Page last updated at 15:35 GMT, Friday, 30 May 2008 16:35 UK

Anger at 'slutty' Starbucks logo

Starbucks logos
The new logo (left) being used in some Starbucks outlets has caused offence

US coffee chain Starbucks has come under fire for a new logo that critics say is offensive and overly graphic.

The Resistance, a US-based Christian group, has called for a national boycott of the coffee-selling giant.

It says the chain's new logo has a naked woman on it with her legs "spread like a prostitute... The company might as well call themselves Slutbucks".

Starbucks says the image - based on a 16th century Norse design of a mermaid with two-tails - is not inappropriate.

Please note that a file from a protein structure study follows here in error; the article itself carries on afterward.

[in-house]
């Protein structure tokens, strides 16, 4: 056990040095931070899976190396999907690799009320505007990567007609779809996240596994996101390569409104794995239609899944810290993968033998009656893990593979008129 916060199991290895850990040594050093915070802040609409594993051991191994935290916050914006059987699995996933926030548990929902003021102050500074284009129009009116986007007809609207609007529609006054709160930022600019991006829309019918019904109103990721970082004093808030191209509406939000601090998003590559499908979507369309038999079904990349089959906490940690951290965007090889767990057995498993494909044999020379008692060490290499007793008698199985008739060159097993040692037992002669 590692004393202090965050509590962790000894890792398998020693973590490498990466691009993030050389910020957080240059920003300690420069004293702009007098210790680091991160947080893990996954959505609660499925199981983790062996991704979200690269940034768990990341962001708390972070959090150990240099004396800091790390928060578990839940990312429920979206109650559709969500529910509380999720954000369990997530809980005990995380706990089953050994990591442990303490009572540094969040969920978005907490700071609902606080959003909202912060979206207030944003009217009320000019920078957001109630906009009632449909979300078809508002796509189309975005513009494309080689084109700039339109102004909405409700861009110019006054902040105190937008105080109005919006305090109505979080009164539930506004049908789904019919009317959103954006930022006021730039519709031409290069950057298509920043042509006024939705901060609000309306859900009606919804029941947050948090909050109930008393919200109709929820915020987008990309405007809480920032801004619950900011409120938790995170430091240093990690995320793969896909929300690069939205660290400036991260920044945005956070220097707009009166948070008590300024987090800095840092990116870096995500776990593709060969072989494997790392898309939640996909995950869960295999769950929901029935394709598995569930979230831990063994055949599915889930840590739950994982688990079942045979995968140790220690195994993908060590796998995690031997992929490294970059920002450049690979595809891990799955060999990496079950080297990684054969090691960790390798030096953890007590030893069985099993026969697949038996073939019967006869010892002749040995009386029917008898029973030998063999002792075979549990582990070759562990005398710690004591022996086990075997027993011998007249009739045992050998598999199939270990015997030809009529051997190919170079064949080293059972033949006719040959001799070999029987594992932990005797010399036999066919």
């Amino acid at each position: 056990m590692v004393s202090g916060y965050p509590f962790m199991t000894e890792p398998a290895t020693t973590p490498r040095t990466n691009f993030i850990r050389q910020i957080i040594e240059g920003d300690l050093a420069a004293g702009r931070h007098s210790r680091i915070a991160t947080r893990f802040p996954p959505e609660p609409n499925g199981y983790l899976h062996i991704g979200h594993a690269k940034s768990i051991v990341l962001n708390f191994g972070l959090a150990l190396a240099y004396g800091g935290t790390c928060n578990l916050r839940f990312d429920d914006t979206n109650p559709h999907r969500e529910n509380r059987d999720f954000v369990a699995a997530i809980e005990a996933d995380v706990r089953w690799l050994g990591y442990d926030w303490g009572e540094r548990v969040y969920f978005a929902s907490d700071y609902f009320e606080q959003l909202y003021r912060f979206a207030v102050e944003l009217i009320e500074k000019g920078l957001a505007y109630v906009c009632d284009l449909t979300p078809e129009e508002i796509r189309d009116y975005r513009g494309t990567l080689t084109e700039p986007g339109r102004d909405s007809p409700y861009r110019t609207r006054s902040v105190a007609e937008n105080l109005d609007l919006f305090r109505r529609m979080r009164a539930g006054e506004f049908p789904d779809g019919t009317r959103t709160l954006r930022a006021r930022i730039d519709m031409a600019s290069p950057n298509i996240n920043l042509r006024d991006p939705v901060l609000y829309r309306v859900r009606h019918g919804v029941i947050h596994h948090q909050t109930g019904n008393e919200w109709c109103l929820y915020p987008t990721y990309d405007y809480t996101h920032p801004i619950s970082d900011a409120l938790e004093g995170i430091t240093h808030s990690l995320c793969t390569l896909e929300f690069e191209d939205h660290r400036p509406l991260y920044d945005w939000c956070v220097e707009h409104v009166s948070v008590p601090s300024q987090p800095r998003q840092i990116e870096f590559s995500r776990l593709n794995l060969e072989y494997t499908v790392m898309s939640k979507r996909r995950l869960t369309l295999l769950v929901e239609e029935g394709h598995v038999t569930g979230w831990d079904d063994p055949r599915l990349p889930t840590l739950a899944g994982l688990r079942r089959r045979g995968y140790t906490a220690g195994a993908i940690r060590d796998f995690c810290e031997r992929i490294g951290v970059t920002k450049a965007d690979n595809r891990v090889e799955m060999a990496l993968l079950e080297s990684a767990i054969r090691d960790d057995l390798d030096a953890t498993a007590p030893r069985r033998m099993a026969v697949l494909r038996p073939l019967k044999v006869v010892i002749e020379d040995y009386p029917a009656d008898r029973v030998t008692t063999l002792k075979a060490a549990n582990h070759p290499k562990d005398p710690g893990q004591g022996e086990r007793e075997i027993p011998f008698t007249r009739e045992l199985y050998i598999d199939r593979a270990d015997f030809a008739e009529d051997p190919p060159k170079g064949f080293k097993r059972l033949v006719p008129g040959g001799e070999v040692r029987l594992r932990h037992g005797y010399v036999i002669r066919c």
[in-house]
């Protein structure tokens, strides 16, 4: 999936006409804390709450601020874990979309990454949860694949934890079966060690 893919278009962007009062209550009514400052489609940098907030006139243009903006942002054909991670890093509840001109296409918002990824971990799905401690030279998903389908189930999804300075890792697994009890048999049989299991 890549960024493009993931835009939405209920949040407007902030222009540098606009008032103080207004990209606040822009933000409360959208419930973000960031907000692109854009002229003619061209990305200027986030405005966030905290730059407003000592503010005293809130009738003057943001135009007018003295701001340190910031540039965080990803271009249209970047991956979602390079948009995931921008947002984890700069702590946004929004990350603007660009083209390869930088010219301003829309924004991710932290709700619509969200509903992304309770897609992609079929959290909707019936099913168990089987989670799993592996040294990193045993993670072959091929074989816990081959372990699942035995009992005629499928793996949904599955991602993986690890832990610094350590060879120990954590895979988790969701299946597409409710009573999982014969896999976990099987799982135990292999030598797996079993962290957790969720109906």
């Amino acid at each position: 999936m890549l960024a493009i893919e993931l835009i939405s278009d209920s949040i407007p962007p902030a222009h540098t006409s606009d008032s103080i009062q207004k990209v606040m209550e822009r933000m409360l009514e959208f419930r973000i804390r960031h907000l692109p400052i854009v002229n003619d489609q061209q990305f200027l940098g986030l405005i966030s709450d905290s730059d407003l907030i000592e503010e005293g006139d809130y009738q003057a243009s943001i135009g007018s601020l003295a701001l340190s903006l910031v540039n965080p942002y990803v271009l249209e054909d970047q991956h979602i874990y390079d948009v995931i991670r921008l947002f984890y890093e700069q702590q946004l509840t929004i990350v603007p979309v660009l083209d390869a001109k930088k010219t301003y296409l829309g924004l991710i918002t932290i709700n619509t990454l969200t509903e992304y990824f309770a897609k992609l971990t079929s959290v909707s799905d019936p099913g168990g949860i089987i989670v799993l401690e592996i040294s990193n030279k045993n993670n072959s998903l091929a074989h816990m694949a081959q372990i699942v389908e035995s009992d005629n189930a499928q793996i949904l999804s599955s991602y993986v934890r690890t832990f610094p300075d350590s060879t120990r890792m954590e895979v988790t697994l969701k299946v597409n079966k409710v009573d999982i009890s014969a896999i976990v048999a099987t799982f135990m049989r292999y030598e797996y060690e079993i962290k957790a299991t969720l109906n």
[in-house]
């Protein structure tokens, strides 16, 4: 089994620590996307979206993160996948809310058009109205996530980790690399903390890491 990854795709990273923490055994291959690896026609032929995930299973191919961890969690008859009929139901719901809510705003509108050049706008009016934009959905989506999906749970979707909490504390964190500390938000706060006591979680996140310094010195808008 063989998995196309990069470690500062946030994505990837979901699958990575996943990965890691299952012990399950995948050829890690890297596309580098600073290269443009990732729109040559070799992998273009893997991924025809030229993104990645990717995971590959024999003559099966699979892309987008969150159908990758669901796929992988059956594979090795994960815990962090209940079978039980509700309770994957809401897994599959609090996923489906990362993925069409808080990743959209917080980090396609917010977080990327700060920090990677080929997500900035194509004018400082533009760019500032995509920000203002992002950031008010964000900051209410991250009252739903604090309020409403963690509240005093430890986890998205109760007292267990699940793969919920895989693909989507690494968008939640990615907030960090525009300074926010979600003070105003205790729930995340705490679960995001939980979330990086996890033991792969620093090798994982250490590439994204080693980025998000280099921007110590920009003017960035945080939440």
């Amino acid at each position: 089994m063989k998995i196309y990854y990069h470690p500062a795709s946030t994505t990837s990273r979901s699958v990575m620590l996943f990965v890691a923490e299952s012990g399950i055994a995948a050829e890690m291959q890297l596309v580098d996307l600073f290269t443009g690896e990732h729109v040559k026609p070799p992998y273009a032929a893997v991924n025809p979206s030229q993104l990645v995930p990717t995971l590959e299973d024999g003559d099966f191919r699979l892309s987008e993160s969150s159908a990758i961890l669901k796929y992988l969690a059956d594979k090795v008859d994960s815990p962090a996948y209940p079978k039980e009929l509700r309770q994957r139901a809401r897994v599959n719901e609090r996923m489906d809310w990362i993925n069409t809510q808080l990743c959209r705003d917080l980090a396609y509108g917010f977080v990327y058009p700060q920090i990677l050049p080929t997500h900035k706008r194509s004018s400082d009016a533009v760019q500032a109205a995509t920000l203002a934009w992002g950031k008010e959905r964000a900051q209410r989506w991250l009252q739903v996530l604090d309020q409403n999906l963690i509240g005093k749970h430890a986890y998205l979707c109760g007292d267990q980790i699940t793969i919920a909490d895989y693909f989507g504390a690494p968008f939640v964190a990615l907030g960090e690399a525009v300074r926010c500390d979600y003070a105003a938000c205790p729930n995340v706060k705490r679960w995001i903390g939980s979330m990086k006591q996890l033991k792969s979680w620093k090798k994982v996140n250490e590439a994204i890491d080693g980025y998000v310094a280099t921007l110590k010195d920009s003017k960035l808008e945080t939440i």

Rather, the image is a more conservative version of the original Starbucks design, which hung above the chain's first store when it opened in Seattle's Pike Place Market in 1971.


It says the image - the longstanding logo for Pike Place bags of coffee - is appearing on some of its cups as part of a promotion, and will remain "for several weeks".

Howard Schultz, who bought Starbucks in 1982, described the emblem in his memoirs as "bare-breasted and Rubenesque; [it] was supposed to be as seductive as coffee itself".

Although its share price has plunged in recent years, Starbucks has 16,000 coffee shops in 44 countries worldwide, employing more than 170,000 staff.

The chain has just opened its first outlet in Argentina.

Based in San Diego, the Resistance claims to have more than 3,000 members across the US and has gained a reputation for espousing diverse conspiracy theories

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